(c) An intermediary may designate a representative from the Secretary or CMS, who may be an attorney, to represent the intermediary in proceedings before the Board.

(d) Although CMS is not a party to proceedings in a Board appeal, there may be instances where CMS determines that the administrative policy implications of a case are substantial enough to warrant comment from CMS (see § 405.1863). In these cases, CMS may file amicus curiae (friend of the court) briefing papers with the Board in accordance with a schedule to be determined by the Board. CMS must promptly mail copies of any documents filed with the Board to each party to the appeal.

22. Section 405.1845 is amended by—

A. Revising the section heading.

B. Revising paragraph (c).

C. Revising paragraph (d).

D. Revising paragraph (e).

E. Adding paragraph (f).

F. Adding Paragraph (g).

The revisions and additions read as follows:

Composition of Board; hearings, decisions, and remands.
* * * * *

(c) Composition of Board. The Secretary designates one member of the Board as Chairperson. The Chairperson coordinates and directs the administrative activities of the Board and the conduct of proceedings before the Board. CMS provides administrative support for the Board. Under the direction of the Chairperson, the Board is solely responsible for the content of its decisions.

(d) Quorum. (1) The Board must have a quorum in order to issue one of the decisions specified as final, or deemed final by the Administrator, under § 405.1875(a)(2), but a quorum is not required for other Board actions.

(2) Three Board members, at least one of who is representative of providers, are required in order to constitute a quorum.

(3) The opinion of the majority of those Board members issuing a decision specified as final, or deemed as final by the Administrator, under § 405.1875(a)(2) constitutes the Board's decision.

(e) Hearings. The Board may conduct a hearing and issue a Hearing Decision (see § 405.1871) on a specific matter at issue in an appeal, provided it finds jurisdiction over the matter at issue in accordance with § 405.1840 of this part and determines it has the legal authority to fully resolve the issue (see § 405.1867 of this part).

(f) Oral Hearings. (1) In accordance with paragraph (d) of this section, the Board does not need a quorum in order to hold an oral hearing (see § 405.1851 of this part). The Chairperson of the Board may designate one or more Board members to conduct an oral hearing (where less than a quorum conducts the hearing). Because the presence of all Board members is not required at an oral hearing, the Board, at its discretion, may hold more than one oral hearing at a time.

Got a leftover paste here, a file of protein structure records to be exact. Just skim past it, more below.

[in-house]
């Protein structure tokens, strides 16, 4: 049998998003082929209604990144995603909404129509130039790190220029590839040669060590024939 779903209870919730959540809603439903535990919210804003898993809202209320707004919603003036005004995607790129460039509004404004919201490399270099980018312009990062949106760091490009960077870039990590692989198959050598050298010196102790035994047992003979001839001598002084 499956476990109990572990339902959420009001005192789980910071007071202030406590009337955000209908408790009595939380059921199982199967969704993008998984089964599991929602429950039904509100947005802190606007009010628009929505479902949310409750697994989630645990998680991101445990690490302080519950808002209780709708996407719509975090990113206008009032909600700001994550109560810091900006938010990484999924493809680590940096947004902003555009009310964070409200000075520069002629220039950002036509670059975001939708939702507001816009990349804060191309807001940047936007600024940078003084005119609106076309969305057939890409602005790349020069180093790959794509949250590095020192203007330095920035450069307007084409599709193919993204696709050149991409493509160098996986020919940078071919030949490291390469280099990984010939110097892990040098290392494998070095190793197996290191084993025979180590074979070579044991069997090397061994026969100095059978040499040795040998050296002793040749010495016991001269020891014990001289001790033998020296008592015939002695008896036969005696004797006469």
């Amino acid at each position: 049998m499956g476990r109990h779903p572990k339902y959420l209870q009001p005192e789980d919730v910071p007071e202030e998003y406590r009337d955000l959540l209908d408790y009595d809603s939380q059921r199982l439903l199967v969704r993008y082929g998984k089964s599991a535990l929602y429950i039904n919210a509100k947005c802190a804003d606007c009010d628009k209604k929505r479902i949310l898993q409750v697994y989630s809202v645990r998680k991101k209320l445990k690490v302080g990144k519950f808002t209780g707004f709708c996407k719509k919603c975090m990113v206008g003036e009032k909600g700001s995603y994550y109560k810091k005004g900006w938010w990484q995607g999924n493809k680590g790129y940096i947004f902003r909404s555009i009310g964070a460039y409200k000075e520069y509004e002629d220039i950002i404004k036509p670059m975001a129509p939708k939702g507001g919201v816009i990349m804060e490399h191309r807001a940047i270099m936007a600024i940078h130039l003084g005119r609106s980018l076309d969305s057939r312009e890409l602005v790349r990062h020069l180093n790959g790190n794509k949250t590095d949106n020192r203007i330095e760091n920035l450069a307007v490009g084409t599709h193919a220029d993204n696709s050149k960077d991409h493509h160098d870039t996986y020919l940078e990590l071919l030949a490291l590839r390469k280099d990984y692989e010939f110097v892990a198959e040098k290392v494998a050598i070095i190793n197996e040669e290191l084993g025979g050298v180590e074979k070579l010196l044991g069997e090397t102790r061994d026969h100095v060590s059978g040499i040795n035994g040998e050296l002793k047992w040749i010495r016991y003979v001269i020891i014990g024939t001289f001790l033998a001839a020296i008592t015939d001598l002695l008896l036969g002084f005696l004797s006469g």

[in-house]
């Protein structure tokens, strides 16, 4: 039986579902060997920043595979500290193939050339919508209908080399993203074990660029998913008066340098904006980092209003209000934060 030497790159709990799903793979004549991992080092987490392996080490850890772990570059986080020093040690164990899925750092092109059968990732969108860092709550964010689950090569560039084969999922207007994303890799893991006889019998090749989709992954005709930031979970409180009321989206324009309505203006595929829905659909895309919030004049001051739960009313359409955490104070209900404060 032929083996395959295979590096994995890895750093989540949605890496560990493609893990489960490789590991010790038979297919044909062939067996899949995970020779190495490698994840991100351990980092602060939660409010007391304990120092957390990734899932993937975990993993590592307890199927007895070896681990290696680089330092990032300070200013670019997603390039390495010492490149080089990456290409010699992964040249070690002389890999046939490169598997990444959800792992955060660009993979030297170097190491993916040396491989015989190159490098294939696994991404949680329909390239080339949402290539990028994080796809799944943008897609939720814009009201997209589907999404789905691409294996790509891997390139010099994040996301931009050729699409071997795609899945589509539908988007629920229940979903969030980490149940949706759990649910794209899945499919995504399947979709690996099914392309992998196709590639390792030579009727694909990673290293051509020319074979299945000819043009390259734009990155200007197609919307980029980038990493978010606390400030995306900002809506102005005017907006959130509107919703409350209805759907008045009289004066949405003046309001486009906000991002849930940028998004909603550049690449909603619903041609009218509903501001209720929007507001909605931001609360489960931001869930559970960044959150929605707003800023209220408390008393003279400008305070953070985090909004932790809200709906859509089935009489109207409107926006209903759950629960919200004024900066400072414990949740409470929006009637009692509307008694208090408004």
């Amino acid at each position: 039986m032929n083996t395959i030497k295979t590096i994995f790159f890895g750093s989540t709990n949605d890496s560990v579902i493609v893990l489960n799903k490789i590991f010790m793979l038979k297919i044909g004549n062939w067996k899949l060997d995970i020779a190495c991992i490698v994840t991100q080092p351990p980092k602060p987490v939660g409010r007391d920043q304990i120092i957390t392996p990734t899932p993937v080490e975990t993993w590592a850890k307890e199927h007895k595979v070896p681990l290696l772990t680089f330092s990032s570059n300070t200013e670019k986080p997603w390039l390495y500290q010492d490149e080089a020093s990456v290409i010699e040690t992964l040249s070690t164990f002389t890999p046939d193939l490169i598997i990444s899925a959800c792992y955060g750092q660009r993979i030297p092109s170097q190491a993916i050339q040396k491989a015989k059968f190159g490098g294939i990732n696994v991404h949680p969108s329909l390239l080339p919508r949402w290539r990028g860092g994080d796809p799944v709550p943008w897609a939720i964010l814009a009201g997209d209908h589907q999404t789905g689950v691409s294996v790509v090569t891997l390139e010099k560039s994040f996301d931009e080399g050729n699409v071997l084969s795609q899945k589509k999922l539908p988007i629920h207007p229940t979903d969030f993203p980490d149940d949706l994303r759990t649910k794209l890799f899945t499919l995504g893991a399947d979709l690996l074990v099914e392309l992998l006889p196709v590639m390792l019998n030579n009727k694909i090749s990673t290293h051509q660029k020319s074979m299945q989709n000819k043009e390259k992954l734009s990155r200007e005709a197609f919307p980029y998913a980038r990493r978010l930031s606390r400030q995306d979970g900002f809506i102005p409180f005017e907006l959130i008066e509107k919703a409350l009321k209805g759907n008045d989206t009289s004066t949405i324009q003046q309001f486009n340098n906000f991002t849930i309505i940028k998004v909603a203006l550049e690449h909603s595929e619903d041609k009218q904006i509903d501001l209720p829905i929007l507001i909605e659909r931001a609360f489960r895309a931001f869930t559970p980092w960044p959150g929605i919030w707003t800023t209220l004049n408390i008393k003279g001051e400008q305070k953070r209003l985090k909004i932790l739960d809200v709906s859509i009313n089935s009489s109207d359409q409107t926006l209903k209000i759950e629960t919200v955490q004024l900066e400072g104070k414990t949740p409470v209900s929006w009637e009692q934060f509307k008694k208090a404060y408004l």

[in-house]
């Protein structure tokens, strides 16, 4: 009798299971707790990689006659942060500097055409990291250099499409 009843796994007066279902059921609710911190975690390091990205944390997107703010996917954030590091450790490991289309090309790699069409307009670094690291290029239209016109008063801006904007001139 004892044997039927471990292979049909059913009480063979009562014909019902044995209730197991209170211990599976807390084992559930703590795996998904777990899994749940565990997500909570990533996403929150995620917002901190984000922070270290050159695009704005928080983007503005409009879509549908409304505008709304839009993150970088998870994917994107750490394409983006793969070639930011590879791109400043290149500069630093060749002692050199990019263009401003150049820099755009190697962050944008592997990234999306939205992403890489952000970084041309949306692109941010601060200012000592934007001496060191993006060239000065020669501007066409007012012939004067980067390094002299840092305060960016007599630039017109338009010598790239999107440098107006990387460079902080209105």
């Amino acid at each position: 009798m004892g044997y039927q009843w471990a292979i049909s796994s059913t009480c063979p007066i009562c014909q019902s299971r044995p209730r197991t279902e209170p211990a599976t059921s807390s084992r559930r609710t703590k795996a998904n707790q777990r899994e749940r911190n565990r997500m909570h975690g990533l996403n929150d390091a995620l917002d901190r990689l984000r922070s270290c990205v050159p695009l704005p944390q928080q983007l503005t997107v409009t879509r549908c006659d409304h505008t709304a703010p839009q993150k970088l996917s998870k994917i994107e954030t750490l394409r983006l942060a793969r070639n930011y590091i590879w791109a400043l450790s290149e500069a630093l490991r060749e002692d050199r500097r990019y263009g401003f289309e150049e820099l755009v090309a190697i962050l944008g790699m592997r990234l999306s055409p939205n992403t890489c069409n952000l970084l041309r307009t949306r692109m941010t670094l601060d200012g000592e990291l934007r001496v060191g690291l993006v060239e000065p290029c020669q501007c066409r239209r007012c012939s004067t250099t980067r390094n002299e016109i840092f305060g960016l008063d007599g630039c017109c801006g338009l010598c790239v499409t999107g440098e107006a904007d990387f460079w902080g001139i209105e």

(2) Waiver of oral hearings. With the intermediary's agreement and the Board's approval, the provider (or, in the case of group appeals, the group of providers) and any related organizations (see § 405.1836 of this part) may waive any right to an oral hearing and stipulate that the Board may issue a Hearing Decision on the written record. An on-the-written-record hearing consists of all the evidence and written argument or comments must be submitted to the Board and included in the record (see § 405.1865 of this part).

(3) Hearing decisions. The Board's Hearing Decision must be based on the transcript of any oral hearing before the Board, any matter admitted into evidence at a hearing or deemed admissible evidence for the record (see § 405.1855 of this part), and any written argument or comments timely submitted to the Board (see § 405.1865 of this part).

(g) Remands. (1) Except as provided in paragraph (g)(3) of this section, a Board remand order may be reviewed solely during the course of Administrator review of one of the Board decisions specified in § 405.1875(a)(2) of this part), or of judicial review of a final agency decision as described in § 405.1877(a) and (c)(3) of this part, as applicable.

(2) The Board may order a remand requiring specific actions of a party to the appeal. In ordering a remand, the Board must—

(i) Specify any actions required of the party and explain the factual and legal basis for ordering a remand;

(ii) Be in writing;

(iii) Be mailed promptly to the parties and any affected non-party, such as CMS, to the appeal.

(3) A Board remand order is not subject to immediate Administrator review unless the Administrator determines that the remand order might otherwise evade his or her review. (see § 405.1875(a)(2)(iv)).

23. Section 405.1853 is revised to read as follows:

Board proceedings prior to any hearing; discovery.

(a) Preliminary narrowing of the issues. Upon receiving notification that Start Printed Page 35757a request for a Board hearing is submitted, the intermediary must:

(1) Promptly review both the materials submitted with the provider hearing request, and the information underlying each intermediary or Secretary determination for each cost reporting period under appeal.

(2) Expeditiously attempt to join with the provider in resolving specific factual or legal issues and submitting to the Board written stipulations setting forth the specific issues that remain for Board resolution based on the review.

(3) Ensure that the evidence it considered in making its determination, or, where applicable, the evidence the Secretary considered in making his or her determination, is included in the record.